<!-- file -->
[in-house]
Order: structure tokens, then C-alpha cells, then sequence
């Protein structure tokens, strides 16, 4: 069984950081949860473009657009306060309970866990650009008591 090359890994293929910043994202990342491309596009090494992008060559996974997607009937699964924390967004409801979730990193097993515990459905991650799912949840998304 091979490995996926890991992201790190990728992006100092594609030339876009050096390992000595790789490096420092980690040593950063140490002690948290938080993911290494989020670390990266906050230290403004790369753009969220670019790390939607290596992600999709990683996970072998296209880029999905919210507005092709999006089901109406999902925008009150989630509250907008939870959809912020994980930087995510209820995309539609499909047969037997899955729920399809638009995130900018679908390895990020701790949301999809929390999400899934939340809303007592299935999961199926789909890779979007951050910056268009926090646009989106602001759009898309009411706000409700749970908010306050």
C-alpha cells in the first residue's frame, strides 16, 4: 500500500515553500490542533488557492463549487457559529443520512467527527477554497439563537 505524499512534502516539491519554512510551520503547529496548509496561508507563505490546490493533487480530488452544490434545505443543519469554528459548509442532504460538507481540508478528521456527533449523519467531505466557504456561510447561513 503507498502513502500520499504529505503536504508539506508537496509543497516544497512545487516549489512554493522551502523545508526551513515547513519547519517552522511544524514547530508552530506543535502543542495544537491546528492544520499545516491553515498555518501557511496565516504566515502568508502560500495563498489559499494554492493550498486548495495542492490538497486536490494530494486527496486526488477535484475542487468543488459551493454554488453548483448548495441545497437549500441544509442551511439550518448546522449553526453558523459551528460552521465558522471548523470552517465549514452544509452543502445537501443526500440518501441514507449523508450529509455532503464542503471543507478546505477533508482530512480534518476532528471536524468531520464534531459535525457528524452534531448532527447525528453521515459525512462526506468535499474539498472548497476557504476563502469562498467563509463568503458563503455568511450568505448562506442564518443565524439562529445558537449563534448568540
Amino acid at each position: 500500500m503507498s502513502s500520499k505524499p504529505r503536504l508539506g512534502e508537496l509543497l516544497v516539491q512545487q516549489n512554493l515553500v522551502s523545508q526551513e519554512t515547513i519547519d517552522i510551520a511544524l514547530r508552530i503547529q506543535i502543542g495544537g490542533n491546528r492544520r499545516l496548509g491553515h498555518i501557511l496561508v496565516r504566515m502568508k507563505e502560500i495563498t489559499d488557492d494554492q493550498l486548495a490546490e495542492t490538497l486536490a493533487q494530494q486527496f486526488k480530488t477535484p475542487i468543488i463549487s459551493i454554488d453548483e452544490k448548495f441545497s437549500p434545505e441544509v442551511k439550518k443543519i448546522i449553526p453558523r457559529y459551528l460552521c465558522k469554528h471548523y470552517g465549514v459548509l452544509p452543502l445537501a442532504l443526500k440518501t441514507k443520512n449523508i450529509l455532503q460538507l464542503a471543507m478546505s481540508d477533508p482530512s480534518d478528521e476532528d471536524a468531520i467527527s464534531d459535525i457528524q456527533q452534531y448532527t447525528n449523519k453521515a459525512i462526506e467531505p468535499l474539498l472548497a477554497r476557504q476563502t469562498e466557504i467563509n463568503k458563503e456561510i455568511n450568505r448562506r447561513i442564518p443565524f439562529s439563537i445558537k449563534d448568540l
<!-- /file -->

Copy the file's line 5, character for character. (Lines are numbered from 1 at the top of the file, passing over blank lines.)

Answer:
Amino acid at each position: 500500500m503507498s502513502s500520499k505524499p504529505r503536504l508539506g512534502e508537496l509543497l516544497v516539491q512545487q516549489n512554493l515553500v522551502s523545508q526551513e519554512t515547513i519547519d517552522i510551520a511544524l514547530r508552530i503547529q506543535i502543542g495544537g490542533n491546528r492544520r499545516l496548509g491553515h498555518i501557511l496561508v496565516r504566515m502568508k507563505e502560500i495563498t489559499d488557492d494554492q493550498l486548495a490546490e495542492t490538497l486536490a493533487q494530494q486527496f486526488k480530488t477535484p475542487i468543488i463549487s459551493i454554488d453548483e452544490k448548495f441545497s437549500p434545505e441544509v442551511k439550518k443543519i448546522i449553526p453558523r457559529y459551528l460552521c465558522k469554528h471548523y470552517g465549514v459548509l452544509p452543502l445537501a442532504l443526500k440518501t441514507k443520512n449523508i450529509l455532503q460538507l464542503a471543507m478546505s481540508d477533508p482530512s480534518d478528521e476532528d471536524a468531520i467527527s464534531d459535525i457528524q456527533q452534531y448532527t447525528n449523519k453521515a459525512i462526506e467531505p468535499l474539498l472548497a477554497r476557504q476563502t469562498e466557504i467563509n463568503k458563503e456561510i455568511n450568505r448562506r447561513i442564518p443565524f439562529s439563537i445558537k449563534d448568540l